September 22, 2021
Agricultural pesticides and wastewater contaminants & the challenges they present to aquatic life
Nancy Denslow, Professor And Director Of Aquatic Toxicology, College of Veterinary Medicine, UF
Pesticides are heavily used in the agricultural sector to improve crop yields but enter aquatic systems through run off or because they are applied directly to control invasive species. In Florida, legacy organochlorine pesticides were once standard agricultural practice, but even though they were outlawed over 50 years ago, they persist in sediments, water and biota, due to their hydrophobicity. These contaminants have played havoc with aquatic species, behaving as endocrine disruptors and interfering with fish reproduction and immune systems. Current pesticides, such as those based on glyphosate (Roundup), which are quite polar and thus not persistent, are used at extremely high volumes today for GMOs and a variety of other agricultural purposes. In Florida, glyphosate is used to prepare farms for crops, to keep weeds down in between fruit trees, as a sweetener for cane sugar and to remove invasive plants, among other uses. While glyphosate is supposed to be specific for a pathway that only exists in plants, it appears to have non-target effects in vertebrates and mammals, such as fish and marine mammals. Several case studies will be presented that illustrate how molecular endpoints have augmented the understanding we have about how agricultural chemicals may produce adversity on survival, development, growth, reproduction and immune suppression in aquatic organisms.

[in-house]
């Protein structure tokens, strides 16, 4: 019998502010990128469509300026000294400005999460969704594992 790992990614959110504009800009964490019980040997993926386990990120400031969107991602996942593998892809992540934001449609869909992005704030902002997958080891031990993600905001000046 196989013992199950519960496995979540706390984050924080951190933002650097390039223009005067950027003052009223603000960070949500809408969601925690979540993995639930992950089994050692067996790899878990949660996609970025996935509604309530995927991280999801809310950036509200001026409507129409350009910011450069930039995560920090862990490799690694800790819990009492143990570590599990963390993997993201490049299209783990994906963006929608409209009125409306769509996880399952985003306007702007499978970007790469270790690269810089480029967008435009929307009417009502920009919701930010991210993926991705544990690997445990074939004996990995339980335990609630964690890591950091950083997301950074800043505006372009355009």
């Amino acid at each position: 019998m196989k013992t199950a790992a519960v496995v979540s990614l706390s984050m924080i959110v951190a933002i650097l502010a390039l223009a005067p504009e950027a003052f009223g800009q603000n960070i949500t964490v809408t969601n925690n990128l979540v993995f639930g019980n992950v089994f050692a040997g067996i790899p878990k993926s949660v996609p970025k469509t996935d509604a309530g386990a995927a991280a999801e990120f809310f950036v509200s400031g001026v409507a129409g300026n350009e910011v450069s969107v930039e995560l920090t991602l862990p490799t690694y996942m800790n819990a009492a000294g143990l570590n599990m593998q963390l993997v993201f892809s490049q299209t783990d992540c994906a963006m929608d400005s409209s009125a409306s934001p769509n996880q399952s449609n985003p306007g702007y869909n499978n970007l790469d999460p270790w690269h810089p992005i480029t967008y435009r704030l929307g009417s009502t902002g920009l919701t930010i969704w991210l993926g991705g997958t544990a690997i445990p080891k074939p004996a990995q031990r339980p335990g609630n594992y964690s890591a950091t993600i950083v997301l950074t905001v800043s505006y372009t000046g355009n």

Nancy Denslow is a Professor and Director Of Aquatic Toxicology in the Department of Physiological Sciences and in the Center for Environmental and Human Toxicology in the College of Veterinary Medicine at the University of Florida. She received her Ph.D. from the University of Florida in Biochemistry and Molecular Biology. Nancy has pioneered the use of molecular technologies for environmental toxicology especially focusing on high throughput in vitro assays, biomarker development and toxicogenomics approaches for evaluating contaminants of emerging concern. She has specialized in assessing the effects of organochlorine pesticides and endocrine disruptors that are found at relatively high levels in the environment. Nancy has over 250 peer-reviewed publications. She has received several awards for her research including the Founders Award from the Society of Environmental Toxicology and Chemistry. In addition to this society, she is also a member of the Society of Toxicology, and the Association of Biomolecular Research Facilities, a society devoted to the “OMICS” technologies. Nancy’s research has received funding from EPA, NSF, USGS and NIH.